When life is sailing over the bounding sea

Updated: 2013-09-09 07:53

By Peng Yining (China Daily)

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In the engine room, seven marine engineers were changing a leaking pipe. Although the air conditioners never stopped pumping out cool air, the temperature was close to 50 C. The floor was vibrating and the deafening roar of the engines was intolerable and made my eardrums ache.

"Hand me the screwdriver!" one sailor yelled in another's ear. The sweat was streaming down his face and neck.

"What?" the other yelled back.

"The screwdriver!" the sailor yelled again, pointing at the tool.

"The engine room is a dungeon full of dangerous machinery, noise and heat," said Jiang Jingmeng, the ship's political commissar and a former engine room man himself. "But it's the heart of the ship, and taking care of the heart is one of the most important jobs around here."

According to Jiang, duty engineers and crew are present in the engine room 24 hours a day. They conduct inspections every hour to detect leaks, the sources of any unusual noises and other faults, some of which may not be detected by alarms and monitors.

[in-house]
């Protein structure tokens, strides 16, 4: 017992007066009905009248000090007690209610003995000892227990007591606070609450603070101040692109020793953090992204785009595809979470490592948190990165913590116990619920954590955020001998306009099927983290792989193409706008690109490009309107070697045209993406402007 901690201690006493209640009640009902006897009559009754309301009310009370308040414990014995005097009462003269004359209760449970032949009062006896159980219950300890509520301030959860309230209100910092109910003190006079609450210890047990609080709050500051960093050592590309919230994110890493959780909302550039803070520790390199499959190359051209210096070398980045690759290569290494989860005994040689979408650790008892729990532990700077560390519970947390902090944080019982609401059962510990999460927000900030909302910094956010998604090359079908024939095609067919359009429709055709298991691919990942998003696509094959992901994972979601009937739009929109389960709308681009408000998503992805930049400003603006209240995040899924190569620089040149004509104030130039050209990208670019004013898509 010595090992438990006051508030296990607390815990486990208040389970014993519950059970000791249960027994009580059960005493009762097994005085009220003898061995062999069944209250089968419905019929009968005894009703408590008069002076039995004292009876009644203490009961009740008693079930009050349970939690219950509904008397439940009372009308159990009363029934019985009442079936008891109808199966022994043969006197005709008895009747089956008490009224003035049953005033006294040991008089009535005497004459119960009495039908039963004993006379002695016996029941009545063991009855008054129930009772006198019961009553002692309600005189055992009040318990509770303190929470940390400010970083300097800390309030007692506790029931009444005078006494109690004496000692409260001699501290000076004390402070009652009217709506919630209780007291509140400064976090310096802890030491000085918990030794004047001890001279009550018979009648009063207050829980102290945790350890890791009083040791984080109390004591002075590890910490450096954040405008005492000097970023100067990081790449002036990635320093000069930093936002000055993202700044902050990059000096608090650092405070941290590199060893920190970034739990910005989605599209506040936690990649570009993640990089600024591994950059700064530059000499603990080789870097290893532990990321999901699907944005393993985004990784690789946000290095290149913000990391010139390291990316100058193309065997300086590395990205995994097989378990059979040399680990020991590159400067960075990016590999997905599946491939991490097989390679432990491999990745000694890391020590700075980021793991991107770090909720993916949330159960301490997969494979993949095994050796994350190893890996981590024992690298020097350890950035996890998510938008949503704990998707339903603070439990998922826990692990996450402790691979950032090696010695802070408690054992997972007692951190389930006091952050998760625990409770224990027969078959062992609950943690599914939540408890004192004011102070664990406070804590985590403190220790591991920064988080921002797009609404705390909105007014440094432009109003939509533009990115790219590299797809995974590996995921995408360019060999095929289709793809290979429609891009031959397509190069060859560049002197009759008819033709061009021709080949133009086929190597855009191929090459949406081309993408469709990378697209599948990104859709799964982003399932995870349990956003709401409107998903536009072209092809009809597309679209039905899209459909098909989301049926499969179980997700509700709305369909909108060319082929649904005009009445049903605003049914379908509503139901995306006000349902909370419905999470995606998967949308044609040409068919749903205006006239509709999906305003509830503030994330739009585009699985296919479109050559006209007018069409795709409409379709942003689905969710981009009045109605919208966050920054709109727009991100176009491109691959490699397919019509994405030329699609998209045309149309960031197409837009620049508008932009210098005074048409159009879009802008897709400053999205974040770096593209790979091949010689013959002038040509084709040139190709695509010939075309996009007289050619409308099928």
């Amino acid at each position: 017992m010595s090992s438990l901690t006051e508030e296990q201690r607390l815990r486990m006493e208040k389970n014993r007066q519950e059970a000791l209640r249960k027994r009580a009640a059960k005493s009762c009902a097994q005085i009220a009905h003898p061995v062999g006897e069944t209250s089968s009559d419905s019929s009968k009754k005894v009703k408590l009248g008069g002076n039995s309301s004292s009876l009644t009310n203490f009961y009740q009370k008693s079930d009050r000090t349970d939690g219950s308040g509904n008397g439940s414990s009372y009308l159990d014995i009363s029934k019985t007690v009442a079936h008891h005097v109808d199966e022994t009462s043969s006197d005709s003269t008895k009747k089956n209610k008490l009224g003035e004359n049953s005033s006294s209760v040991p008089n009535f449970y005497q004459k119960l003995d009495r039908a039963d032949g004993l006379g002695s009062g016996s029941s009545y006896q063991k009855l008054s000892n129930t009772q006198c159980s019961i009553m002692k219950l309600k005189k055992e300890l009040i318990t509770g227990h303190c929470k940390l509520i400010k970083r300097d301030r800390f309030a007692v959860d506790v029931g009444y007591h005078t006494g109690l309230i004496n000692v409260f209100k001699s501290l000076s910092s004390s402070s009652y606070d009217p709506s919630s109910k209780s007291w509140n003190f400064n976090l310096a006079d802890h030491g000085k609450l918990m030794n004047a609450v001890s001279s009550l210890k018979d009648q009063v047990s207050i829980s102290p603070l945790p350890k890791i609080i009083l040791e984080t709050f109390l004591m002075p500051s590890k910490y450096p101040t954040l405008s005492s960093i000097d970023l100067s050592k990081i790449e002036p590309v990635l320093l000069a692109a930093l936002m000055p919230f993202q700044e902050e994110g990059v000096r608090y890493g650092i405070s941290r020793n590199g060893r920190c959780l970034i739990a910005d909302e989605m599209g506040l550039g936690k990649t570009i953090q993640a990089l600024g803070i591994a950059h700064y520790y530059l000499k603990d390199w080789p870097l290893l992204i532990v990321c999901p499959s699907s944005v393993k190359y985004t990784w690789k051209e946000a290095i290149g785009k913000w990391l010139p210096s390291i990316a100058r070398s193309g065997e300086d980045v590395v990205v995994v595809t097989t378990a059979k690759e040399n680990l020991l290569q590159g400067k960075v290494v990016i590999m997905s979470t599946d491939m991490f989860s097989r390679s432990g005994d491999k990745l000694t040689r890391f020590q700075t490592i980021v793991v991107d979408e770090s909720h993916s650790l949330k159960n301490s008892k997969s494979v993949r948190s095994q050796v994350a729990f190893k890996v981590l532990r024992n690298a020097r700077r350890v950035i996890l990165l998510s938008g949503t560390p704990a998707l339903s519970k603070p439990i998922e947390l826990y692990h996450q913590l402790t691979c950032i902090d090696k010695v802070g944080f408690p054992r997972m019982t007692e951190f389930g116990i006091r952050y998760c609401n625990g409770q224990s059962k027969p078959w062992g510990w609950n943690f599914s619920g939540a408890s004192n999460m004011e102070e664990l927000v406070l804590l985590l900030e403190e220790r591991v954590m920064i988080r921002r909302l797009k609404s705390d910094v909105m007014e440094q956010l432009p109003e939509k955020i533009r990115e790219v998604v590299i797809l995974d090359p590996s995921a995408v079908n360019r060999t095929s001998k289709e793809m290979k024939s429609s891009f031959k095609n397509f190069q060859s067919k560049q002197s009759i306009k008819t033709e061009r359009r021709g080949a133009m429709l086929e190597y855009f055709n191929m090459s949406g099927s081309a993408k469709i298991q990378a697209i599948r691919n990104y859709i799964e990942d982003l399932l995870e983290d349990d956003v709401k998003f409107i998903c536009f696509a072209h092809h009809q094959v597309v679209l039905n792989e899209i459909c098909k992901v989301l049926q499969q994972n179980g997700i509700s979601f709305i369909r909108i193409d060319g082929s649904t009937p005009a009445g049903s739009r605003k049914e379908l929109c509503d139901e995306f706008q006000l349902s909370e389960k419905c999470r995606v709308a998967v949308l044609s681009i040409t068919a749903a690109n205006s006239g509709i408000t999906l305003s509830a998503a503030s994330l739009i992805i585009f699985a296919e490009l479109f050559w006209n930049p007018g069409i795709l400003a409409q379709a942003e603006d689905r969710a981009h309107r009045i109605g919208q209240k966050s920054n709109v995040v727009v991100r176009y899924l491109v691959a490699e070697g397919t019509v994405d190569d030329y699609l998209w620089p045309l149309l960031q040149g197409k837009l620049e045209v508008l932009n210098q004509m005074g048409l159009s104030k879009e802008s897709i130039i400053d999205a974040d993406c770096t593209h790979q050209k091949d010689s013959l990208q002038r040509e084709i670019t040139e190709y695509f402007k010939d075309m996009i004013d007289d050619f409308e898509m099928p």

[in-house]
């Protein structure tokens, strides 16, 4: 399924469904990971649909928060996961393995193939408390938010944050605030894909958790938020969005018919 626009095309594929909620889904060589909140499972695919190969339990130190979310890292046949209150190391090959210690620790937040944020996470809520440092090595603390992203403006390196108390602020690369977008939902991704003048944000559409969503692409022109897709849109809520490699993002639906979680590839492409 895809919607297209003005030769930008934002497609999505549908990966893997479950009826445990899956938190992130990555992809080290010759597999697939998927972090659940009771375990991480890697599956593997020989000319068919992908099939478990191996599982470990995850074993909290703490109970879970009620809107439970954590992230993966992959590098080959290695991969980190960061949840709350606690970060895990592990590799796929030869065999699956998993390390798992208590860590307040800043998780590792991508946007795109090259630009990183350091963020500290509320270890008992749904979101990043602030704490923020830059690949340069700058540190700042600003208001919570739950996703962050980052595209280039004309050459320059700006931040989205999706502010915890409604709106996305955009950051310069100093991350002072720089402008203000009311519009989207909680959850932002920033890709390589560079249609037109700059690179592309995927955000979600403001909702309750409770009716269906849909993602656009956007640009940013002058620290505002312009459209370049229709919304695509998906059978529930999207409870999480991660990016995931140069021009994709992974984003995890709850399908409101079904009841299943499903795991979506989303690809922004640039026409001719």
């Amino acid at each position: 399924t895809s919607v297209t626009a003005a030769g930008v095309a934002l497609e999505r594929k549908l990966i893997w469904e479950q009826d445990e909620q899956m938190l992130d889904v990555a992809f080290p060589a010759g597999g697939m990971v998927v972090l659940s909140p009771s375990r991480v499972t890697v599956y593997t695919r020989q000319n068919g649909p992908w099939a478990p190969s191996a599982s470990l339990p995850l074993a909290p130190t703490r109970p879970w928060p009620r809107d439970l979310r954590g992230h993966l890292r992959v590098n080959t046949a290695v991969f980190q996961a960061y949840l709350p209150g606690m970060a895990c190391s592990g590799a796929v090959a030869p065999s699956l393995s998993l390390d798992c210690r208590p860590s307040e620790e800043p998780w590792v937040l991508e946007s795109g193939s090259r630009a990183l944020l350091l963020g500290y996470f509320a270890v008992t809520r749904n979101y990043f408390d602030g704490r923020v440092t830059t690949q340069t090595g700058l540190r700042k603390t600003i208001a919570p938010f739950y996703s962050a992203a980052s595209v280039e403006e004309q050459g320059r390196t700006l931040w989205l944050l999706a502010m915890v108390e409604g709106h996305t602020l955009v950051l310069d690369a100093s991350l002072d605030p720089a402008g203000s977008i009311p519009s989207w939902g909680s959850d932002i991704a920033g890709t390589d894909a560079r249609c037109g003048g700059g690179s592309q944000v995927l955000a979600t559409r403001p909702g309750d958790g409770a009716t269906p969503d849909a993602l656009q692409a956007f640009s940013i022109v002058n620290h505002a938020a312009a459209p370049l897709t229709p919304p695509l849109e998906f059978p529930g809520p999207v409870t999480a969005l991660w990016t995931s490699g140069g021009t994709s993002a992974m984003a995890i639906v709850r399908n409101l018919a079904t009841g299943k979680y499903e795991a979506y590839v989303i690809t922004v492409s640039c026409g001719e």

"Seeing the world is just a small part of their (the sailors') deployment," said Jiang. "There are no portholes down in the engine room. They can't even see outside."

'Cooking on an ice rink'

The ship's kitchen is another center of heat and noise. If you ever want to witness a dictionary-perfect definition of controlled chaos, peek into a ship's galley right in the runup to dinnertime.

I watched in awe as 15 sailor-chefs, prepared and cooked food in the stainless-steel kitchen. It was 11 days since the ship had sailed into the Gulf of Aden, and one seaman sat in the galley peeling the outer leaves of a pile of cabbages so high it dwarfed him.

Most vegetables lose their freshness after a few days aboard and so the ship usually docks at a port every seven to nine days, but in the Gulf of Aden the ship stayed in deep water for 26 days, without recourse to fresh supplies the cooks had to serve the old vegetables for a while longer.

When life is sailing over the bounding sea

Members of the crew in the Peace Ark's pilot house. Zhang Hao / for China Daily